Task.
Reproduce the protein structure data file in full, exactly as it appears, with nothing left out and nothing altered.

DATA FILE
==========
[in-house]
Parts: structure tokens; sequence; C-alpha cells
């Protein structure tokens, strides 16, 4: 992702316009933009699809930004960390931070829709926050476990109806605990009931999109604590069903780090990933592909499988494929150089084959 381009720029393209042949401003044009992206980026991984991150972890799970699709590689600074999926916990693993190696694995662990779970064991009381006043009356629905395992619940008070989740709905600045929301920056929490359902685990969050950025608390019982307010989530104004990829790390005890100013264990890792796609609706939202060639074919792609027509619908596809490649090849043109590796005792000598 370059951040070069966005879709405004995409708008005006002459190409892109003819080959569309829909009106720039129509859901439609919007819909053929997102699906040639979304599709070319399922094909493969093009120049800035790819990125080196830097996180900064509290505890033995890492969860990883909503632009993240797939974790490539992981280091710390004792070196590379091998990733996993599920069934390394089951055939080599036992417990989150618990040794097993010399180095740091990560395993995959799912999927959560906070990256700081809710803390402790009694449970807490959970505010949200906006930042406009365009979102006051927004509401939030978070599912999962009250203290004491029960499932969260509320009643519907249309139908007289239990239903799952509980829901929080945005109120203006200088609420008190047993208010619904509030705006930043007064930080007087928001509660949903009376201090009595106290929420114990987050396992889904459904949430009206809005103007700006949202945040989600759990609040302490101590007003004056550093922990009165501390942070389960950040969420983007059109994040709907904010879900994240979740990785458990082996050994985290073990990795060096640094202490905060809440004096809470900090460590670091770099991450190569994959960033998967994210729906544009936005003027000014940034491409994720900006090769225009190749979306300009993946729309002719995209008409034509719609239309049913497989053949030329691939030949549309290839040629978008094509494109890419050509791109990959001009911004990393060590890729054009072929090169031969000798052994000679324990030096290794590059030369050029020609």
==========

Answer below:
[in-house]
Parts: structure tokens; sequence; C-alpha cells
């Protein structure tokens, strides 16, 4: 992702316009933009699809930004960390931070829709926050476990109806605990009931999109604590069903780090990933592909499988494929150089084959 381009720029393209042949401003044009992206980026991984991150972890799970699709590689600074999926916990693993190696694995662990779970064991009381006043009356629905395992619940008070989740709905600045929301920056929490359902685990969050950025608390019982307010989530104004990829790390005890100013264990890792796609609706939202060639074919792609027509619908596809490649090849043109590796005792000598 370059951040070069966005879709405004995409708008005006002459190409892109003819080959569309829909009106720039129509859901439609919007819909053929997102699906040639979304599709070319399922094909493969093009120049800035790819990125080196830097996180900064509290505890033995890492969860990883909503632009993240797939974790490539992981280091710390004792070196590379091998990733996993599920069934390394089951055939080599036992417990989150618990040794097993010399180095740091990560395993995959799912999927959560906070990256700081809710803390402790009694449970807490959970505010949200906006930042406009365009979102006051927004509401939030978070599912999962009250203290004491029960499932969260509320009643519907249309139908007289239990239903799952509980829901929080945005109120203006200088609420008190047993208010619904509030705006930043007064930080007087928001509660949903009376201090009595106290929420114990987050396992889904459904949430009206809005103007700006949202945040989600759990609040302490101590007003004056550093922990009165501390942070389960950040969420983007059109994040709907904010879900994240979740990785458990082996050994985290073990990795060096640094202490905060809440004096809470900090460590670091770099991450190569994959960033998967994210729906544009936005003027000014940034491409994720900006090769225009190749979306300009993946729309002719995209008409034509719609239309049913497989053949030329691939030949549309290839040629978008094509494109890419050509791109990959001009911004990393060590890729054009072929090169031969000798052994000679324990030096290794590059030369050029020609």